Q: You’ve been called the finest writer of international thrillers of your generation and one of the greatest American spy novelists of all time. You’ve said that you feel an obligation to your extremely loyal readership to outdo yourself with each new novel, and you’ve succeeded again with The Heist. How do you keep the series fresh and maintain its high standards?
A: I always try to listen to what the characters are telling me. What’s going on in their world? What challenges are they facing? Have their wounds healed from their last operation? Are they ready for another assignment? I’m also driven by the legacy of the series itself. I try very hard to ensure that each new entry lives up to the standards set by its predecessors.
Q: One of the reasons you have such a devoted fan base is your hero, Gabriel Allon. He’s been described as the most compelling protagonist “since Ian Fleming put down his martini and invented James Bond.” And the legendary agent just gets more and more interesting. How do you explain his appeal and his longevity?
A: I think Gabriel Allon’s essential appeal lies in the two very different sides of his character. He’s not just a brilliant operative and assassin for the Israeli secret intelligence service; he’s one of the world’s finest art restorers as well. That combination of attributes allows me to craft my stories in a way that makes them very different from most spy novels. In addition, I’ve created situations that allow Gabriel to work for different people in different settings. In my previous novel, The English Girl, he agreed to find the kidnapped mistress of the British prime minister. But in The Heist, he has a very different sort of assignment.
Q: How do you “find” your stories, which always seem to plunge Gabriel into contemporary global political issues?
A: I worked as a journalist before becoming a novelist, and I remain endlessly fascinated by the world around me. I’m also a student of history, and so I’m constantly trying to find links, however tenuous, between the past and the present. It is impossible for me to read the New York Times without seeing several potential novels hidden within those columns of text.
Q: Do you still read a printed copy of the Times?
A: I travel a great deal, so tend to read it digitally. My fingers stay a lot cleaner as a result.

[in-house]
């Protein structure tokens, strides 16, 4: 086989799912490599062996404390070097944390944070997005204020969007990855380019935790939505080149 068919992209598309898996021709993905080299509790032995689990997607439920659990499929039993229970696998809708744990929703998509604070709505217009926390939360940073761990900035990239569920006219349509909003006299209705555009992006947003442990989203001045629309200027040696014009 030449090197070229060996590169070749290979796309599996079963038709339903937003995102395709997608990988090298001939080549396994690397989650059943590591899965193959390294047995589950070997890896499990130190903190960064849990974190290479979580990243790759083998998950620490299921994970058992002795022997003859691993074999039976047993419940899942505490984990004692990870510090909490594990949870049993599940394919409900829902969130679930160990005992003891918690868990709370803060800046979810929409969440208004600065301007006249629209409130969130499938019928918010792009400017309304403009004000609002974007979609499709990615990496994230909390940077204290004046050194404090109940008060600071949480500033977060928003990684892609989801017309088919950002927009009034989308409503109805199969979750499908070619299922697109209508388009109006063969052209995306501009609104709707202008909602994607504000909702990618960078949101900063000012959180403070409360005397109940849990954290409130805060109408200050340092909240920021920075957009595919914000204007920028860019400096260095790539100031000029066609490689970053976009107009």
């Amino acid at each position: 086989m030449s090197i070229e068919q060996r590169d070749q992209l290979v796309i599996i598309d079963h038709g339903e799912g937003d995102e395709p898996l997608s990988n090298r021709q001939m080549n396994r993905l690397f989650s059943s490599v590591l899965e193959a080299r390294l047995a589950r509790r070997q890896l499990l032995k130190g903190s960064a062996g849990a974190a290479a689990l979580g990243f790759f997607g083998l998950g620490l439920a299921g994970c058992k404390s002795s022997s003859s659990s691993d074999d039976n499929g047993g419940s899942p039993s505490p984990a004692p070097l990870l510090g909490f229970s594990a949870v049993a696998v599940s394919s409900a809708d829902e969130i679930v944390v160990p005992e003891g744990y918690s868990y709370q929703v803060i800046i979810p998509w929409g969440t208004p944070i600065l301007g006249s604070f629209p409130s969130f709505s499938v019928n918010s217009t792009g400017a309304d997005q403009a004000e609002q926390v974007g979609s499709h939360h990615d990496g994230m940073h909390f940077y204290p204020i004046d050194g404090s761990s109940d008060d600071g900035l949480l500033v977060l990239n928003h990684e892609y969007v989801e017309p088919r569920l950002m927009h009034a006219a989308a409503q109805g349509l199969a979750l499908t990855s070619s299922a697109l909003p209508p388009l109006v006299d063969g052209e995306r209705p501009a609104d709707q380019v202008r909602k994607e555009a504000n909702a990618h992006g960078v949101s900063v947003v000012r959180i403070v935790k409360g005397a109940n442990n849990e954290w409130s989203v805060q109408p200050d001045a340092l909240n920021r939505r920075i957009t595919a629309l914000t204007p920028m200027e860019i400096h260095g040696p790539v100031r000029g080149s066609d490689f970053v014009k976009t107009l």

Q: As The Heist opens, Gabriel is living quietly in Venice when the Italian police ask him to look into the murder of a British businessman living on Lake Como. His investigation quickly centers on one of the world’s most iconic missing paintings: Caravaggio’s Nativity with St. Francis and St. Lawrence. What inspired you to use the Nativity to jump-start the novel?
A: I’ve actually wanted to write about the missing Caravaggio for many years now and was waiting for the opportunity to fit it into the series. It’s more than just a beautiful and haunting altarpiece. It’s one of the last works by an artist who left behind fewer than one hundred works that are firmly attributed to his hand. Its loss leaves a hole in the Western canon that can never be refilled.
Q: The Nativity was stolen from a small chapel in Palermo on October 18, 1969. What do you think happened to it?
A: Read The Heist.
Q: Do you think it will ever be found?
A: If pressed, I would have to say that the answer is probably no. If it does exist, the painting is no doubt in dreadful condition, a shadow of what it once was.
Q: Perhaps Gabriel will one day get a chance to restore it.
A: Let us hope.
Q: The Heist takes Gabriel deep into the shadowy and highly lucrative underworld of illegal art trafficking. What attracted you to the subject?
A: I’ve always been both intrigued with and angered by the fact that thieves have occasionally made off with some of the most beautiful objects ever created. I think there’s been a tendency over the years to dismiss art crime as something romantic or a sort of gentlemen’s game. The truth is, art crime is big business.
Q: How big?
A: According to Interpol, the value of all the art stolen each year falls somewhere between $4 billion and $6 billion. Art theft is the fourth-most-lucrative form of criminal activity, behind only drug trafficking, arms dealing, and money laundering. If all the paintings ever stolen were gathered into one museum of the missing, it would be one of the greatest collections in the world.
Q: So who’s stealing all this art?
A: As I explain in The Heist, there are several types of art thieves. The best ones tend to be professional criminals. Most specialists in art crime believe that stolen paintings get used as a form of underworld cash, sometimes for many years, before someone finally puts the paintings up for sale on the black market. As a rule, a painting retains only about 10 percent of its value at the dirty end of the trade.
Q: Not surprisingly, Gabriel hatches an ingenious plot to flush out the killer and find the Caravaggio. How did you come up with the idea for him to steal Vincent van Gogh’s Sunflowers, forge an impeccable copy, and sell it on the black market?